Life magazine, special edition, 1969.
What is a Quasar?
by Life’s Little Mysteries staff
The word “quasar” refers to a “quasi-stellar radio source.” The first quasars were discovered in the 1960s when astronomers measured their very strong radio emissions. Later, scientists discovered that quasars are actually radio-quiet, with very little radio emission. However, quasars are some of the brightest and most distant objects we can see.
These ultra-bright objects are likely the centers of active galaxies where supermassive black holes reside. As material spirals into the black holes, a large part of the mass is converted to energy. It is this energy that we see. And though smaller than our solar system, a single quasar can outshine an entire galaxy of a hundred billion stars.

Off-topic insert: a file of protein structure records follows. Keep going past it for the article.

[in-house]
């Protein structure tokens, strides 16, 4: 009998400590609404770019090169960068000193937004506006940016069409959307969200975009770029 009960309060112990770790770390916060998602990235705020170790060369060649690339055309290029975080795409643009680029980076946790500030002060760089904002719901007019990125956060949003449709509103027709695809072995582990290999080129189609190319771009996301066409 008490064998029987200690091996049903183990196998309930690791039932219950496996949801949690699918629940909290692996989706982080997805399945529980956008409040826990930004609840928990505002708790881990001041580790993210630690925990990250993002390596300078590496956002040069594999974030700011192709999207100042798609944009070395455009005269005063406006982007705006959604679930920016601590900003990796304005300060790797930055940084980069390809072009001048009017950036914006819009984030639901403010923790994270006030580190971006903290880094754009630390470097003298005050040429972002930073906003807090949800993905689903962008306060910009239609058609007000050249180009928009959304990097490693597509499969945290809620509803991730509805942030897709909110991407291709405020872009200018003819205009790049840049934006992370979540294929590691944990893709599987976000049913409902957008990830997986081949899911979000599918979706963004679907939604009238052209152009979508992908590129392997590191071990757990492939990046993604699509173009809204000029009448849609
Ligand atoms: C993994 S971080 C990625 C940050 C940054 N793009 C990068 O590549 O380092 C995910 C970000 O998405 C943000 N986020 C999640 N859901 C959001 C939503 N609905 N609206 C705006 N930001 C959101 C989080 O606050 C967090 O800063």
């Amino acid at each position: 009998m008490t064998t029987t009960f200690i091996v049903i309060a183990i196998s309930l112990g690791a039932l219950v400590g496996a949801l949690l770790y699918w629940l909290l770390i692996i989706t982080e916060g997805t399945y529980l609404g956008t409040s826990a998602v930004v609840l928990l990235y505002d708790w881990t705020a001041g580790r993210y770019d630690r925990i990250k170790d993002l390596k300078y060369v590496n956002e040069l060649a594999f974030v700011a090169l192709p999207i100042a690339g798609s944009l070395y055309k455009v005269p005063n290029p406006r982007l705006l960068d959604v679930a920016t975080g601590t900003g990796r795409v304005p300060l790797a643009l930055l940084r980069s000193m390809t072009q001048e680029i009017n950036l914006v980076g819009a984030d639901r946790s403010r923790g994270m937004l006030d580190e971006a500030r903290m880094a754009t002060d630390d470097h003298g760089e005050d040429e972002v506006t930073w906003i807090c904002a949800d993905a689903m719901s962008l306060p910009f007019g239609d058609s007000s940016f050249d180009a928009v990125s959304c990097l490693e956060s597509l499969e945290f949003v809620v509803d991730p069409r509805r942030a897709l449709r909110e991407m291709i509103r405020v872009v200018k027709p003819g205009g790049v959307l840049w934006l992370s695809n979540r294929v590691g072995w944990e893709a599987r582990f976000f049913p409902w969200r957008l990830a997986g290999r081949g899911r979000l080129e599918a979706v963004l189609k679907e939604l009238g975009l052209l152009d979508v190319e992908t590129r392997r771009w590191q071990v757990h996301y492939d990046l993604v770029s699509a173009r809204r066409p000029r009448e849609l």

To date, astronomers have identified more than a thousand quasars.
(via: Life’s Little Mysteries) (image: ESO/M. Kornmesser)
1962 Vol. 181, No. 6
Plasma Jets from Radio Galaxy Hercules A
Image Credit: NASA, ESA, S. Baum & C. O’Dea (RIT), R. Perley and W. Cotton (NRAO/AUI/NSF), and the Hubble Heritage Team (STScI/AURA)
This is one of my favorite facts ever.
It’s something that seems so obvious, yet something that we don’t really think about. Everyone has their own lives. Everyone has experienced things that you have never experienced and never will experience.
Everyone can teach you something if you let them.
If you can’t learn anything new from someone, the relationship is not worth.